The show must go on… That’s how theater troupes felt in the 14th century during the bubonic plague, and that’s how it’s playing out now in the face of COVID-19. Written by Giovanni Boccaccio in 1352, post Black Death plague of 1348, The Decameron has again become an inspirational piece for creative performing artists. The book, just as this play, is structured as a frame story containing tales told by a group of seven young women and three young men sheltering in a secluded villa just outside Florence, Italy in order to escape the Black Death, which was afflicting the city.
Josh Short, artistic director for The Wilbury Theatre Group, struck up a conversation with WaterFire’s managing director, Peter Mello, to see how they might collaborate on an original work that would adhere to social distancing protocols. It was Wilbury’s resident playwright, Darcie Dennigan, who suggested they look to Boccaccio’s The Decameron for inspiration. “I had never read the book, pretty sure I had never even heard of it,” says Short, “but the more we looked into it, the more it seemed to not only offer a structure that would work well within our socially distanced guidelines, but it inspired an urgency and relevance that spoke not only to the obvious bubonic plague / COVID parallels, but to the social justice issues surrounding the Black Lives Matter movement and our current political moment. When I went back to Peter and Barnaby [Evans, WaterFire executive artistic director] with this idea, they went for it enthusiastically. Barnaby knew the book extremely well, and his enthusiasm for the original work has helped us grow the production into something that is grounded solidly in the framework of the original, while still very much about this particular moment in time.”
Short says they reached out to a few artists they had collaborated with before, and it snowballed from there. Soon, other artists were reaching out to them. “It was important to us that we were creating space and supporting those voices who were being most affected by the COVID pandemic, Black Lives Matter and social injustice, and our goal has been to provide them with whatever support they need to tell their stories.”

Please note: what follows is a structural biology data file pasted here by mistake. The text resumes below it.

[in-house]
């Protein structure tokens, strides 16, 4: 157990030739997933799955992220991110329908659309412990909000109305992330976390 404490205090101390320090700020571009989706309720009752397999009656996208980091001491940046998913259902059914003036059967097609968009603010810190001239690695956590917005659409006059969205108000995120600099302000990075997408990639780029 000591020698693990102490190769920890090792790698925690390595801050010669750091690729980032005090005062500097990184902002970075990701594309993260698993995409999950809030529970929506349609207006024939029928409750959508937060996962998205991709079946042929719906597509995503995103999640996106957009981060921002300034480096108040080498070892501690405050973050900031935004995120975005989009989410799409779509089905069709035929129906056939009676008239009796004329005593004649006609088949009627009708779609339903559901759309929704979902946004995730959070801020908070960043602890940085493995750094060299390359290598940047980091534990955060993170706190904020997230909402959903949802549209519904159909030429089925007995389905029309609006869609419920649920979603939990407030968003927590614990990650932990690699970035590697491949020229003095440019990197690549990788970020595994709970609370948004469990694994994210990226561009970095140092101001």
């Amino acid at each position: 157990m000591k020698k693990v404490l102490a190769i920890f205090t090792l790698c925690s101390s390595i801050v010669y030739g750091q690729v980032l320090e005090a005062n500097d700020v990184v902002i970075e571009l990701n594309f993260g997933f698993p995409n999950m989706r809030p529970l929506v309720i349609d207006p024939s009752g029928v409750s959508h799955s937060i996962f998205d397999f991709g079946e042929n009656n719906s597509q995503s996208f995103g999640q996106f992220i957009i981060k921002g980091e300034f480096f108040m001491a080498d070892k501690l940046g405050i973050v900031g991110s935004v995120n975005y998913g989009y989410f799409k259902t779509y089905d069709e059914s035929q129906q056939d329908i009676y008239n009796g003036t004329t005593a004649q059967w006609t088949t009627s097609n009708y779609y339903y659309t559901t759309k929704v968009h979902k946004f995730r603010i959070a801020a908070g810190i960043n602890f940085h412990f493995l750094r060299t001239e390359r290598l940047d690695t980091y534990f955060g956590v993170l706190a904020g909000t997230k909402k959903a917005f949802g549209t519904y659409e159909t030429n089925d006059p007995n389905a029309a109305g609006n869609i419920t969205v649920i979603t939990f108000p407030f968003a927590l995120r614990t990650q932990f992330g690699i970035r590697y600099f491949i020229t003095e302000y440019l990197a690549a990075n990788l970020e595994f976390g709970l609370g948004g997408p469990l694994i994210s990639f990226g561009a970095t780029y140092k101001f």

Audiences will see traditional storytellers, film, visual and mixed media artists, poets, classical musicians, ukulele musicians, spoken word artists and everything in between. “We asked them for a piece that reflects their personal visions of an idealized world through whatever mediums they chose,” explains Short. “I expect each of the 10 performance spaces to be its own unique experience every night.” He goes on to say, “It’s an exercise in public health, social justice and idealistic futurism, but our ultimate goal with this piece is to remind people, in this time of both divisiveness and physical distancing, of what it means to have a shared experience and a sense of community.”
The Wilbury has had a great relationship with WaterFire for years — they’ve co-produced the Providence Fringe Festival since 2017 — but this is the most closely they’ve collaborated. It’s a great marriage of art and efficiency. Short says WaterFire “is an organization that routinely goes into downtown Providence and completely transforms it into a living art piece within a few hours, and then breaks everything down as if it never even happened. There’s a lot of work that goes into a theater production, to be sure, but to be able to see the amount of care and consideration that the entire WaterFire organization puts into every detail of their work has been inspiring.”
Post COVID, what will the new normal look like? “The reality is that learning how to operate safely in a pandemic is something that we need to learn how to do, and this is a production that is so deeply rooted in the best practices of public health and safety that it shows us how theater can continue to survive. And the truth is that artists should always be growing and innovating anyway. It’s a shame that it takes a pandemic to shake some of us out of our complacency, but if we can look at it with some optimism we’ll see that this is our opportunity to create work that transcends that which we have settled for. The artists involved in this project, the teams from Wilbury and WaterFire and all of the volunteers helping us make the production happen can see that there is no point in waiting and wishing for the world to return back to normal. Our normal was filled with inequities. Our normal is where George Floyd and Ahmaud Arbery and countless other Black lives are lost, children are put in cages at the border, and despite it all, theater companies continue trotting out one mundane play after another. We don’t have to go back to that, we can create a world that is better, and I believe that it’s the artists who will imagine that new world and we need that, now more than ever.”
The performance spaces are all outdoors, spread out across the grounds of the Waterfire Arts Center and the American Locomotive building in Providence. Audiences will walk in separated groups from one stage to the next. All of the spaces are fully handicap accessible.
For more info, call 401-400-7100 or 401-855-2460, or visit The Wilbury Theatre Group on Facebook, Twitter and Instagram. Tickets must be purchased in advance at thewilburygroup.org. Decameron runs thru August 22 at the WaterFire Arts Center, 475 Valley St, Providence.